Uma So Voz
Like all good things, what happened in Rio a few weeks ago is a story in different but related parts.
It begins in 2010 with a visit to Brazil, a trip organised by People’s Palace Projects and supported by the British Council and the Arts Council of England. What I saw blew me away: people engaging in the arts in ways I’d not seen before. They were engaged, fully participating as equals – professionals and non-professionals – the disadvantaged given opportunities unimaginable, but for a few notable examples, in my own country. I shouldn’t have been surprised: Brazil is the country of Augusto Boal, the continent of Simon Bolivar. Their heirs live on in Marcus Faustini and many of the others whose work I saw and have been with us on the journey to Rio 2016.
Roll on a year or and a small idea (a concept, a mere inkling). The thought was – and is – that as a City welcomes the world to what is indisputably the biggest show on earth, that it doesn’t just make the space to ensure that there’s something for everyone but more than that: that there’s a part right at the centre for those whose lives are spent on the periphery. We see time and time again that as new buildings – sports stadia and complexes – rise like phoenixes from the dust, it’s people who already experience some of the greatest challenges that life can throw them that get ignored. Homes are bulldozed. People are moved on from the dusty streets, from the underpasses under which so many Carioca street homeless find shelter and camaraderie.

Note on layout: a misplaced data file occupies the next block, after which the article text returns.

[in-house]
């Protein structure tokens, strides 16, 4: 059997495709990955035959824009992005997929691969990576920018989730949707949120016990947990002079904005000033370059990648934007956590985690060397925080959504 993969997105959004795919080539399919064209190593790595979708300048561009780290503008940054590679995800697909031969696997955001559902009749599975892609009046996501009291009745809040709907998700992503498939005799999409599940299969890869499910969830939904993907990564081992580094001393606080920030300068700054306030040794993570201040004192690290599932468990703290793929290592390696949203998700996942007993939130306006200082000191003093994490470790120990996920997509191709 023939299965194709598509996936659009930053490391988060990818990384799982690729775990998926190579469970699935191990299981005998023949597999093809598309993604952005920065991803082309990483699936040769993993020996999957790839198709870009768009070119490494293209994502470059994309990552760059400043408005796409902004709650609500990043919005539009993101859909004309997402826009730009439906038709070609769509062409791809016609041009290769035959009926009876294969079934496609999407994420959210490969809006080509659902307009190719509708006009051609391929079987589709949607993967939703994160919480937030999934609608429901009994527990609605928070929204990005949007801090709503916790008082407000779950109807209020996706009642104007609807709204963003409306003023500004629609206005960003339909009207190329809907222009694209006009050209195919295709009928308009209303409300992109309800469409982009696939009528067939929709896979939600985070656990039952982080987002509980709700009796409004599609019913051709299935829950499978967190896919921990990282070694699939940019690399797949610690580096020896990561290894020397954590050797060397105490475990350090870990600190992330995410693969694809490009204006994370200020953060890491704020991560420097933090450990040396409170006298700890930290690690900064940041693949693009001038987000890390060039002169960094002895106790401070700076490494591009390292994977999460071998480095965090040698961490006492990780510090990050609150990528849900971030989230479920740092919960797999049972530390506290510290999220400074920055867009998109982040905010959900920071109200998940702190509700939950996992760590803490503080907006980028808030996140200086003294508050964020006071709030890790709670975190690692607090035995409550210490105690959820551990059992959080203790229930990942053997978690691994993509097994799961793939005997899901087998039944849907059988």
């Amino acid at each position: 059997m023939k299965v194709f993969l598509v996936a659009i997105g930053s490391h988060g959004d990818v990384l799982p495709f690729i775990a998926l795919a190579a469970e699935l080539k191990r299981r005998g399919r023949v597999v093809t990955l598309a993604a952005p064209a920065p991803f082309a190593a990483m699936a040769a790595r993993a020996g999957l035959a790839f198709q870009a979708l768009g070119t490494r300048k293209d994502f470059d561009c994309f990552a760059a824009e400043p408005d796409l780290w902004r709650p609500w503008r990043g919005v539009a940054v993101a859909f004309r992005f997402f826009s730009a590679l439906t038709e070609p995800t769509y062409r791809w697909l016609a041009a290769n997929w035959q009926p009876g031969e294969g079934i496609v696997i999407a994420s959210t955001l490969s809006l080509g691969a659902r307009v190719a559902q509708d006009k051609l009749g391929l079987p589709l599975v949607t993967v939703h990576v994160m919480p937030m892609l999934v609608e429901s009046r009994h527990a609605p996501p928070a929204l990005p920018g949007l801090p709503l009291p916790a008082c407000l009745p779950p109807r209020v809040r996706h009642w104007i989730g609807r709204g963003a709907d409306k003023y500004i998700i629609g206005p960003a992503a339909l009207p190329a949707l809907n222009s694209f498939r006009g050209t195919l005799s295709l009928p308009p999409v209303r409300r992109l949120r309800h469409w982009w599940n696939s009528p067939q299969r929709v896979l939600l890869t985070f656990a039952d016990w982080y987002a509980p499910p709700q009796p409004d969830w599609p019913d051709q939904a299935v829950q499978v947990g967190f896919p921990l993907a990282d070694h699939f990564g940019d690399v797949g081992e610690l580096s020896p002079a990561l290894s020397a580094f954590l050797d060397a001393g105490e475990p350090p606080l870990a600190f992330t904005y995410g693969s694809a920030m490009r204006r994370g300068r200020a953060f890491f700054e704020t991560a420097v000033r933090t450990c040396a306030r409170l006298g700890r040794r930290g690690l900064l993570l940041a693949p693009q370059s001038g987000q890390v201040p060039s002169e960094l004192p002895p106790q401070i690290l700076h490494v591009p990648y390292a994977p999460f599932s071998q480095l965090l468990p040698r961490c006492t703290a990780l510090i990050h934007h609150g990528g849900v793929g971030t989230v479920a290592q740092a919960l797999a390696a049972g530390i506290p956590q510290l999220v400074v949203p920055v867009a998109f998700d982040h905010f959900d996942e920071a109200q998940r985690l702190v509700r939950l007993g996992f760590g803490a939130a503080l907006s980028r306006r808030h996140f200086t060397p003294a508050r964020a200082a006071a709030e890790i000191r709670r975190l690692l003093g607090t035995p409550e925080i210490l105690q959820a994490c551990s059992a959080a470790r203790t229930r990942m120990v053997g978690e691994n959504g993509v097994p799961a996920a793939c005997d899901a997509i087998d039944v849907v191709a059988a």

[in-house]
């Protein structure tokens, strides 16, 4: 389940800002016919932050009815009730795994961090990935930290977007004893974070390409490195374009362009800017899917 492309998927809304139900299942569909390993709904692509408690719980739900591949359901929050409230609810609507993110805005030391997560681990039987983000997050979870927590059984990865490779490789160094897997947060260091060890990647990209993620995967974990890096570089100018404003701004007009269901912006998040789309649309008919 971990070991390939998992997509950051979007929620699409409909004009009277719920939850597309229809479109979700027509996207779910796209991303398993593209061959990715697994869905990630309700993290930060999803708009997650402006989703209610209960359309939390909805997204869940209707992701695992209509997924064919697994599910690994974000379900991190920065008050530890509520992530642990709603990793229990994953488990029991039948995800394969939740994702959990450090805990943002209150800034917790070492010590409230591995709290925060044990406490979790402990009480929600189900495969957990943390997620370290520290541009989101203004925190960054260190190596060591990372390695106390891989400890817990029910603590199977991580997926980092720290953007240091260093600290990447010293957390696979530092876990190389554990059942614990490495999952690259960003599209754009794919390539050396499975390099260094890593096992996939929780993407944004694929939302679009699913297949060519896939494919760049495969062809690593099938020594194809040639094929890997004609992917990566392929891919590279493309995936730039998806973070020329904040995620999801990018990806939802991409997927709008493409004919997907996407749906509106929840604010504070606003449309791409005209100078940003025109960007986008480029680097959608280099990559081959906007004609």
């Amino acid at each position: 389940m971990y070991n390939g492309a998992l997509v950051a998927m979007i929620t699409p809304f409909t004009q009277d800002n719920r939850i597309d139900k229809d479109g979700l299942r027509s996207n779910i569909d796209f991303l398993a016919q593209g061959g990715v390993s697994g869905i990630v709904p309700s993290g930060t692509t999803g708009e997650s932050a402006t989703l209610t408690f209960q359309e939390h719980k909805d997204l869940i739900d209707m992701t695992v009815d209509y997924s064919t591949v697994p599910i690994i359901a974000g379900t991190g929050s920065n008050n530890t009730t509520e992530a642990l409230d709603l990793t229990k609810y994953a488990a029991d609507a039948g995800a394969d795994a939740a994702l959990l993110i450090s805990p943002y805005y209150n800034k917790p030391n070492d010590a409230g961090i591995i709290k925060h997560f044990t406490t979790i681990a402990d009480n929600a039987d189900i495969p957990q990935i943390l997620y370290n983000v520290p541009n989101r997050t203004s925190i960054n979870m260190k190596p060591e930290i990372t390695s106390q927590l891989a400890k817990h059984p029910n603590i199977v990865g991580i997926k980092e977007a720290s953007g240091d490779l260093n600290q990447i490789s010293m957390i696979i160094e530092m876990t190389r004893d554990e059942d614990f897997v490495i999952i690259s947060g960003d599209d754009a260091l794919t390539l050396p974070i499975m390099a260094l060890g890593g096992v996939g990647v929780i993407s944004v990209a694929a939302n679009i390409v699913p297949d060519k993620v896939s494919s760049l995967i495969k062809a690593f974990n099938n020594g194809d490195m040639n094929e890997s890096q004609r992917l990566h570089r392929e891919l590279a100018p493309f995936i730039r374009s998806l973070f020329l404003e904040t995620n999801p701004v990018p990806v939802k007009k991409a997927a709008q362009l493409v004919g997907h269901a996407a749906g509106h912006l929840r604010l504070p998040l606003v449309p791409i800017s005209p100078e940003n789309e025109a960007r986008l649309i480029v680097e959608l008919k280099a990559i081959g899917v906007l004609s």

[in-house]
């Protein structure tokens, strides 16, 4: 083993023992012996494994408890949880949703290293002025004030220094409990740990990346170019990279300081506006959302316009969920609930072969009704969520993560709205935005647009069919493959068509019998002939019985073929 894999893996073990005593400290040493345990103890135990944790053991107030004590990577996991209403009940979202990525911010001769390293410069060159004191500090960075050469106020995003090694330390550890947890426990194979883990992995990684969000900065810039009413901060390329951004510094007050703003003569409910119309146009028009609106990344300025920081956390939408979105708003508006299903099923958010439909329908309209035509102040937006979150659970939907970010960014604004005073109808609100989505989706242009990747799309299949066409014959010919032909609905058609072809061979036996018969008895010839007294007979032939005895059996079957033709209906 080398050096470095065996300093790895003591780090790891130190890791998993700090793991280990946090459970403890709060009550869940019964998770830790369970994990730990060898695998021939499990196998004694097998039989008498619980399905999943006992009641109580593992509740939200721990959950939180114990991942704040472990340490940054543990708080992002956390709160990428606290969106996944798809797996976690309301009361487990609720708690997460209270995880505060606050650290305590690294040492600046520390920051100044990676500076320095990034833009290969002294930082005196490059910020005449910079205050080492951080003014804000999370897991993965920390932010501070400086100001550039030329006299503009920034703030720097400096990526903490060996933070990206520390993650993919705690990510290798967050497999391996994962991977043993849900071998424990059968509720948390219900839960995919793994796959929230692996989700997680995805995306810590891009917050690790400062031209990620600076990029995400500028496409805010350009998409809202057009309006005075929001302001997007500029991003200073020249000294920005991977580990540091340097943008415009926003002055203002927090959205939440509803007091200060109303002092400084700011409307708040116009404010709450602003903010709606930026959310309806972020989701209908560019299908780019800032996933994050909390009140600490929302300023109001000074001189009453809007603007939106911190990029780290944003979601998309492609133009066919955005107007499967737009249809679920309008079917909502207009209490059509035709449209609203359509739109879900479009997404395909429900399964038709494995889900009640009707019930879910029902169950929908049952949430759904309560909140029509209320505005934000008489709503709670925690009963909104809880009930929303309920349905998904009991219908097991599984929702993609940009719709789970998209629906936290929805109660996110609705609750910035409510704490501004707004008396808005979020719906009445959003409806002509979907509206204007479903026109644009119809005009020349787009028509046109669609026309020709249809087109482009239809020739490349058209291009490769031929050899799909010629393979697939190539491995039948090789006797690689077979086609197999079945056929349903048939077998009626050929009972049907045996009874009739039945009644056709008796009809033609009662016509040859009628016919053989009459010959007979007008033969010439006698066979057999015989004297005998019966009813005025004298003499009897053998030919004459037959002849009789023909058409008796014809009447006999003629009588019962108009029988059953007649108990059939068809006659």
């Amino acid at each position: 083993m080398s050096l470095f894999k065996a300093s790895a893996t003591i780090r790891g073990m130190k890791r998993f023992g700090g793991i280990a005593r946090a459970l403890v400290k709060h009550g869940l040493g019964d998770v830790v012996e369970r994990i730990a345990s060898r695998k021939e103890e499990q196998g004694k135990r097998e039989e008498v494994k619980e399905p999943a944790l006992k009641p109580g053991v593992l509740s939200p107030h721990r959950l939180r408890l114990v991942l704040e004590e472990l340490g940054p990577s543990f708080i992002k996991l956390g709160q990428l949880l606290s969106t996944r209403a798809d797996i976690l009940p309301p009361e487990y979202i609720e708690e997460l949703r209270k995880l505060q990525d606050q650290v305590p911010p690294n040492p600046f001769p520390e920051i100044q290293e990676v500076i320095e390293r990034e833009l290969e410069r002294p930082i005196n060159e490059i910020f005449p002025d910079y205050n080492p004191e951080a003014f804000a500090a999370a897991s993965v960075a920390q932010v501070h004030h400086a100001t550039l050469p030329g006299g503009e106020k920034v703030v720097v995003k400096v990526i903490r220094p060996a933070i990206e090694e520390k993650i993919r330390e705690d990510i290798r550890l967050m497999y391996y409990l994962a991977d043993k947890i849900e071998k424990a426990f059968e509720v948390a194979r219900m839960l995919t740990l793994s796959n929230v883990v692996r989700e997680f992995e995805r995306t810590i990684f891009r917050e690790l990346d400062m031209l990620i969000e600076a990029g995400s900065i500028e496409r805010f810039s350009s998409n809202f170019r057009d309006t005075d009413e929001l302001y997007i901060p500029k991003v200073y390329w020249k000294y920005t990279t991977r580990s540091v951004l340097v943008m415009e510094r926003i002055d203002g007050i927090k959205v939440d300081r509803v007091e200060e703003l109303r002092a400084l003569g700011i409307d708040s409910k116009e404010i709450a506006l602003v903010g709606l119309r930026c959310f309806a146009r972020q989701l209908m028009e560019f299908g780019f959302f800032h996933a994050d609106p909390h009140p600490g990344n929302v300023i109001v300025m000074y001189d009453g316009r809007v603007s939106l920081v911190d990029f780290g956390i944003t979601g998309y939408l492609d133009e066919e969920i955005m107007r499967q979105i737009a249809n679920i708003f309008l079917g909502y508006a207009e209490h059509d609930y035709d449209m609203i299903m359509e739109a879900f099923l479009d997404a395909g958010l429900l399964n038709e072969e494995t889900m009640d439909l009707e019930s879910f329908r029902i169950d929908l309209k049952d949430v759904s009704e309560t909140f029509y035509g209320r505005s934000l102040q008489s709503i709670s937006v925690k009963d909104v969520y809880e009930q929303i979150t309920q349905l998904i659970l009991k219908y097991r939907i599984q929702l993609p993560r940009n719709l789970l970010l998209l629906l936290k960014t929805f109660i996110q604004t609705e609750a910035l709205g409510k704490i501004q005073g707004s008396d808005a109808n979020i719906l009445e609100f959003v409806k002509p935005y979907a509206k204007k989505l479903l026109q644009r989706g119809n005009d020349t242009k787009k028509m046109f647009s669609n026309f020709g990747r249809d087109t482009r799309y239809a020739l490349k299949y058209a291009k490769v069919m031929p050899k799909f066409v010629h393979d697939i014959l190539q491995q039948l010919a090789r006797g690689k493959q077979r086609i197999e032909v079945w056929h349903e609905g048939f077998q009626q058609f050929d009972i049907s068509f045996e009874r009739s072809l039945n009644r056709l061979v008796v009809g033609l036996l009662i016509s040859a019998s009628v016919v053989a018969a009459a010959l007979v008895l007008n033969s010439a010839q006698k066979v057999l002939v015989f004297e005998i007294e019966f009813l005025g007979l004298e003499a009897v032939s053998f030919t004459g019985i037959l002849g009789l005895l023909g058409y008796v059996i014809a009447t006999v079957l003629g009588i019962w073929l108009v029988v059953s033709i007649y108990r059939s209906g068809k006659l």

What we celebrated last week is just a small part of putting that right. But more than that: conferring on homeless people the same rights that the rest of us take for granted. The right to be listened to. The right to be taken seriously. The right to participate including in the Olympic Games.
Conferring on homeless people the same rights that the rest of us take for granted. The right to be listened to. The right to be taken seriously. The right to participate including in the Olympic Games.
The idea took on greater form when a few of us got together in 2011 with the brilliant Matt Peacock from the amazing Streetwise Opera and Ruth Mackenzie, charged by the London Olympic Games Organising Committee to curate the Cultural Festival, to respond to the simple challenge: how could we find a place in the great Olympic celebration for the people the homeless and the marginalised (those whom Matt has been working with for more than a decade)? How, through the power of song, could we bring them in from the edge? How – literally – could we ensure they are heard by coming together “with one voice”.
London’s Royal Opera House was just the beginning
And so, in 2012, in partnership with other organisations working with homeless people through the arts (Cardboard Citizens and the Choir With No Name), 300 people with experience of homelessness took to a stage and not any stage either but to a stage in London’s own Royal Opera House. Those once described as “the people you trip over when you leave the opera”, came in from the cold and were welcomed to that iconic venue as equals. We were treated to more than a dozen separate performances and the most moving rendition of O Sole Mio, the Neapolitan song made famous by Pavarotti, by a single elderly homeless man positioned in the gallery and whose voice echoed around the space. More than a few tears were shed.
Now, those who know me understand that I’m difficult to please. A stage in the Royal Opera House. A one-off event. Sorry: but that wasn’t enough. We wanted the main stage; and two years later an ensemble of homeless people took part in a production of the famous opera by Poulenc (the Dialogues des Carmelites) under the direction of Sir Simon Rattle.